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How to Mount Ducks and Make Money with Taxidermy

Updated on October 13, 2009

 How to mount ducks and make money with taxidermy


Many people often wonder how taxidermists are able to mount and preserve ducks.  It is a secret hoarded by most taxidermists since it is their livelihood, and they wouldn’t want the secret getting out.  The truth is that after most people are told how to do it, they would be so intimidated that they wouldn’t even attempt to try it.  They are truly works of art and a highly skilled taxidermist can really make your jaw drop.  I won’t lie to you, it takes a lot of patience and skill, but with a little practice you can be mounting ducks and actually making money with taxidermy. 


Taxidermy served as my sole income in my latter years of college and allowed me to be my own boss.  In this article I will discuss the important points but the only way anyone will ever be able to make a realistic mount is by actually practicing with real ducks while applying my techniques.



You need to start with a properly stored duck.  A duck that has not been destroyed too badly by the shot should be wrapped in newspaper and the newspaper taped up.


After thawing the duck, you will need to rip the tongue out and skin out the bird.  This is probably the most tedious and time consuming part of duck taxidermy-skinning out, not tongue ripping.  With some pliers, grab the tongue and rip it out.  After tongue ripping, lay the duck on a table breast up.  Part the breast feathers with wet fingers until there is somewhat of a valley for you to cut.  With a sharp scalpel, make an incision from the top of the breast to the butt and try not to cut too many feathers.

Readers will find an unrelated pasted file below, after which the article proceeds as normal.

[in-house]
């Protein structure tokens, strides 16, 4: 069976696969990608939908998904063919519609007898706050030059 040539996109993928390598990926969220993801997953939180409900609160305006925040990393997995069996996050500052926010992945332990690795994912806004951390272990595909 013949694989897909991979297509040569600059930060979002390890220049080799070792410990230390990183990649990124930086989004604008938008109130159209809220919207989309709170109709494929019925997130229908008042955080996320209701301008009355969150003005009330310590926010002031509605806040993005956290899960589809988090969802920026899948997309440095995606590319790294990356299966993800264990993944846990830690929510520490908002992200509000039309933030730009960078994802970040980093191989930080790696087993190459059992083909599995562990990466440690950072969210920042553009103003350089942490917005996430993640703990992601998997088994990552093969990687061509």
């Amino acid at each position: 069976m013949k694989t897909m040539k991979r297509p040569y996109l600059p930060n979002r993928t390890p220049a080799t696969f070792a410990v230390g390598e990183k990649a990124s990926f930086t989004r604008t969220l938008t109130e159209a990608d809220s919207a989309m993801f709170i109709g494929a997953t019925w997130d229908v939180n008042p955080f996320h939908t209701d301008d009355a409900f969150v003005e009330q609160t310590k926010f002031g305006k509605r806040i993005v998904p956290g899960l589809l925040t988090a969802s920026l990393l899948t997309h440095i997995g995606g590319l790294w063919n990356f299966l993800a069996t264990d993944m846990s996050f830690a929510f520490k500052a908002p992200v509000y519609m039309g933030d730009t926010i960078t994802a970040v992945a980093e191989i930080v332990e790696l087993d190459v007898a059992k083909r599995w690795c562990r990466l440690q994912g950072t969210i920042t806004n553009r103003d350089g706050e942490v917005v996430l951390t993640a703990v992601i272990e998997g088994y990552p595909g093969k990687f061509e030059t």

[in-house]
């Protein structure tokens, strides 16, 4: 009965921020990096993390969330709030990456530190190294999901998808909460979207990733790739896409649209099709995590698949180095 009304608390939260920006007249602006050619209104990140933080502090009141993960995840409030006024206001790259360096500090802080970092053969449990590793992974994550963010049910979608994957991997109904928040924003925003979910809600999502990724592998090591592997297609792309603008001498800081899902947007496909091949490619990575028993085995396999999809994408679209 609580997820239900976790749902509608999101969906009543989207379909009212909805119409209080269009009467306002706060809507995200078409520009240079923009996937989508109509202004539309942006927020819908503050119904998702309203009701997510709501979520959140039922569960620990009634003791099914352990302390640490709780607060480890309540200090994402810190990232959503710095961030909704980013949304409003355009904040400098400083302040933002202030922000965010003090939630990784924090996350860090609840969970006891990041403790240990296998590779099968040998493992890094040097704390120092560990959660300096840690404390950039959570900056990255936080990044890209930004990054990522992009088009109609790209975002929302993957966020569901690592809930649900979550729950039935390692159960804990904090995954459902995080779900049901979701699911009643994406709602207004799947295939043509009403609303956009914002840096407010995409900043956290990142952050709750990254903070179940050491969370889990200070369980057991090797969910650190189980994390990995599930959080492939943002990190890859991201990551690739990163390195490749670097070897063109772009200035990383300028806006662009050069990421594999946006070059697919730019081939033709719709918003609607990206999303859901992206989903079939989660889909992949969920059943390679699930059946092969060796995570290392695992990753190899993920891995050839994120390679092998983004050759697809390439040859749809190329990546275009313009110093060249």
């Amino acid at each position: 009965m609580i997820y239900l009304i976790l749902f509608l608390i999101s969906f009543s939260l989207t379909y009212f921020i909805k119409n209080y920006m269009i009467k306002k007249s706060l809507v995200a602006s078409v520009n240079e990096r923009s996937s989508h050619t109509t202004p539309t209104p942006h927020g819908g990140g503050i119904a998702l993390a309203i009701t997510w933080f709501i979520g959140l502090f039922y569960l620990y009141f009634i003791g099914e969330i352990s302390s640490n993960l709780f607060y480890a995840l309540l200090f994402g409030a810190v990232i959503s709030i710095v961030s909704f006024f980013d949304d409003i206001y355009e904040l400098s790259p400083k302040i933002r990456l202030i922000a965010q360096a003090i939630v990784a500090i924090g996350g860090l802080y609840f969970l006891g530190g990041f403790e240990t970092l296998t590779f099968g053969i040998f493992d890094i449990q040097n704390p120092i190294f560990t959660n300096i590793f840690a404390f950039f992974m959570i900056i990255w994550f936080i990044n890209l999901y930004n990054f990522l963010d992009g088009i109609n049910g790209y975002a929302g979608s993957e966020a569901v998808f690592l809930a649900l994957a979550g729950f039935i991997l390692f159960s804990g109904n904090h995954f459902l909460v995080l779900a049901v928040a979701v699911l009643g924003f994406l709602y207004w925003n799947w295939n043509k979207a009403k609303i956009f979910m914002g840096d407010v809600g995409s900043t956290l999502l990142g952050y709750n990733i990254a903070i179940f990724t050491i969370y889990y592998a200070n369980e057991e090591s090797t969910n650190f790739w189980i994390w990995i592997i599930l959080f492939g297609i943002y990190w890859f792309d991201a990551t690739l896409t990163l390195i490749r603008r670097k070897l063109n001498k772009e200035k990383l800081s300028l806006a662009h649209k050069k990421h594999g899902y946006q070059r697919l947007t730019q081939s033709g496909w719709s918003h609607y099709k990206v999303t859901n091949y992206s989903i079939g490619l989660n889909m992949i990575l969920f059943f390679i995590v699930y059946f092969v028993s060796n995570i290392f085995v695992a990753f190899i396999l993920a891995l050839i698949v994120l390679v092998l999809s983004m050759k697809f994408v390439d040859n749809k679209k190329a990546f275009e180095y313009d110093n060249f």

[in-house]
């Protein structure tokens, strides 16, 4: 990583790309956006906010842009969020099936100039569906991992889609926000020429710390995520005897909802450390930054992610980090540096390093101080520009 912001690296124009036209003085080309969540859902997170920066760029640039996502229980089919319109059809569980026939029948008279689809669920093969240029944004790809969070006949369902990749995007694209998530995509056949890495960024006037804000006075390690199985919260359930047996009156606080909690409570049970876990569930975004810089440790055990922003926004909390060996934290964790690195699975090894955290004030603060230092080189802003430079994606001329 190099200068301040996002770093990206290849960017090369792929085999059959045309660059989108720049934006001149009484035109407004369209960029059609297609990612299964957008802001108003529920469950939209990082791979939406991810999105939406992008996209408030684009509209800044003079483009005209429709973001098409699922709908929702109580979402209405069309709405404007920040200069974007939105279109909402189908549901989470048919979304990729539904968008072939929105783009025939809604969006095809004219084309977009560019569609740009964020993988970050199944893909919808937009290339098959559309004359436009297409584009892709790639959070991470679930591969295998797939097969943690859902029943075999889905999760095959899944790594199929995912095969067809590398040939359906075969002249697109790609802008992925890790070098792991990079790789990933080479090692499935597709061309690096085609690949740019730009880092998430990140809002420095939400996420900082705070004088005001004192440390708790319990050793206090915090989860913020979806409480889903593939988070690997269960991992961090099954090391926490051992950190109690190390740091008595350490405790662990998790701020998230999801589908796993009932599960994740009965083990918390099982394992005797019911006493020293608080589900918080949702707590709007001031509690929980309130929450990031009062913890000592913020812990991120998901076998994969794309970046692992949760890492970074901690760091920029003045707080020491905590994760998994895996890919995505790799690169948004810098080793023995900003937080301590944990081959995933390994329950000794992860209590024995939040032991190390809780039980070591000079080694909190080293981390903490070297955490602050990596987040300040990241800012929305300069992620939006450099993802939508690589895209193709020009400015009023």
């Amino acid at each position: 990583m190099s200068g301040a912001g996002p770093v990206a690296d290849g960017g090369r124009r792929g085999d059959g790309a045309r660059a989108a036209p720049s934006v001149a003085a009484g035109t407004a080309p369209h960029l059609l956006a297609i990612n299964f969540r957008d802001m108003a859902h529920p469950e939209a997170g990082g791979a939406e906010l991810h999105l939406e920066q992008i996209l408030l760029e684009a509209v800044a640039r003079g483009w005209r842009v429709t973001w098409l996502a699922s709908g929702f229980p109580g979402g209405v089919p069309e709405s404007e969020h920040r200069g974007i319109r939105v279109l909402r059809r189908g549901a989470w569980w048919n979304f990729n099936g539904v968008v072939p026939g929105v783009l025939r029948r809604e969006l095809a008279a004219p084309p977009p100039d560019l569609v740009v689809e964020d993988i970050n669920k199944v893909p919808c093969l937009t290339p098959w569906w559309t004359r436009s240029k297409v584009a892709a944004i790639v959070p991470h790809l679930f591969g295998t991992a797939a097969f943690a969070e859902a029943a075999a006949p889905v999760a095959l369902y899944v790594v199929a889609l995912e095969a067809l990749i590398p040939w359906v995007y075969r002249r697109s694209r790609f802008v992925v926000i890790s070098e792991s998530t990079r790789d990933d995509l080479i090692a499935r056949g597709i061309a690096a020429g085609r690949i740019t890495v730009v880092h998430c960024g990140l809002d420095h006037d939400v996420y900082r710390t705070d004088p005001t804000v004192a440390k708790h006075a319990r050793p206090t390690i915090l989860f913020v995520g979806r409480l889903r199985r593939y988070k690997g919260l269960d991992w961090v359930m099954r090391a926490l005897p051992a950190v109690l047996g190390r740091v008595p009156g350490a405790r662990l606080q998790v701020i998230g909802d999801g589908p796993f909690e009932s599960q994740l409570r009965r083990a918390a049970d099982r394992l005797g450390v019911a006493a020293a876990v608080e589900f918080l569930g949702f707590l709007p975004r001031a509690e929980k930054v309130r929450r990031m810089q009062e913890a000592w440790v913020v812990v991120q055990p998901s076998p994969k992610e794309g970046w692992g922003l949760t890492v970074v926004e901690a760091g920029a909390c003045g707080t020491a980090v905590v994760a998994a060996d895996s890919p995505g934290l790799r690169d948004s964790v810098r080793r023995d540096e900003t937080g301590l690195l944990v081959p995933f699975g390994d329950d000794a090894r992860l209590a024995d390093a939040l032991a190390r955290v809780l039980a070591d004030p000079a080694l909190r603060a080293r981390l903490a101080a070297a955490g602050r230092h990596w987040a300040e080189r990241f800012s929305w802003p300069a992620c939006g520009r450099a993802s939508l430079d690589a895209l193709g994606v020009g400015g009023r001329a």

Now you will need to separate the skin from the meat.  This is done by gently pulling up on the skin and cutting at the membrane that holds the skin to the meat.  Practice makes perfect and this will take some time to perfect your technique.  Continue separating the skin until you reach the wing and leg joints. 


With your scissors, separate the wing from the body of the duck by cutting at the joint.  After you cut, there should only be meat holding the two together.  Cut away at the meat until you are able to start folding down the wing.  Easy does it, you will use your scalpel and fingers to separate the wing from the bone.  You should go down the wing as far as possible without ripping.  You’ll usually want to go down two joints.  Cut out all the meat from between the wing bones.  Repeat for other wing.